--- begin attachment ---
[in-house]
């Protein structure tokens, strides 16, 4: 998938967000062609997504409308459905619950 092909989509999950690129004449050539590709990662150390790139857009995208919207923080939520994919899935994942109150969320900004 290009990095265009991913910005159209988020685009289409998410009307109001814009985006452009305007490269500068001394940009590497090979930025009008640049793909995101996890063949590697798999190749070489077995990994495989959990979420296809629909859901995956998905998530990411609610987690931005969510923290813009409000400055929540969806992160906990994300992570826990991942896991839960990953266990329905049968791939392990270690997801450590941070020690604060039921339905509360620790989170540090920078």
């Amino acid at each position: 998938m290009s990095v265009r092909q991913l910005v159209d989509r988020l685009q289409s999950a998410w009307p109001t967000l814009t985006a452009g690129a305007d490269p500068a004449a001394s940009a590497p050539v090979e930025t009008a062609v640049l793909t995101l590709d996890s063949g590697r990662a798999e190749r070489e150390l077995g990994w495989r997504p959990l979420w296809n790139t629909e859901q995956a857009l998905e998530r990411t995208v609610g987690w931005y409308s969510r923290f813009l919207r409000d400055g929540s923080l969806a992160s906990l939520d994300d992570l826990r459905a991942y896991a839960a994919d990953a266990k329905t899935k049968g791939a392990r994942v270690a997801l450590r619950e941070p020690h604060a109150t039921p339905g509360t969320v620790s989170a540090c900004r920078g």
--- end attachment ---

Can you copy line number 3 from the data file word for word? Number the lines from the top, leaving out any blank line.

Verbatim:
């Amino acid at each position: 998938m290009s990095v265009r092909q991913l910005v159209d989509r988020l685009q289409s999950a998410w009307p109001t967000l814009t985006a452009g690129a305007d490269p500068a004449a001394s940009a590497p050539v090979e930025t009008a062609v640049l793909t995101l590709d996890s063949g590697r990662a798999e190749r070489e150390l077995g990994w495989r997504p959990l979420w296809n790139t629909e859901q995956a857009l998905e998530r990411t995208v609610g987690w931005y409308s969510r923290f813009l919207r409000d400055g929540s923080l969806a992160s906990l939520d994300d992570l826990r459905a991942y896991a839960a994919d990953a266990k329905t899935k049968g791939a392990r994942v270690a997801l450590r619950e941070p020690h604060a109150t039921p339905g509360t969320v620790s989170a540090c900004r920078g």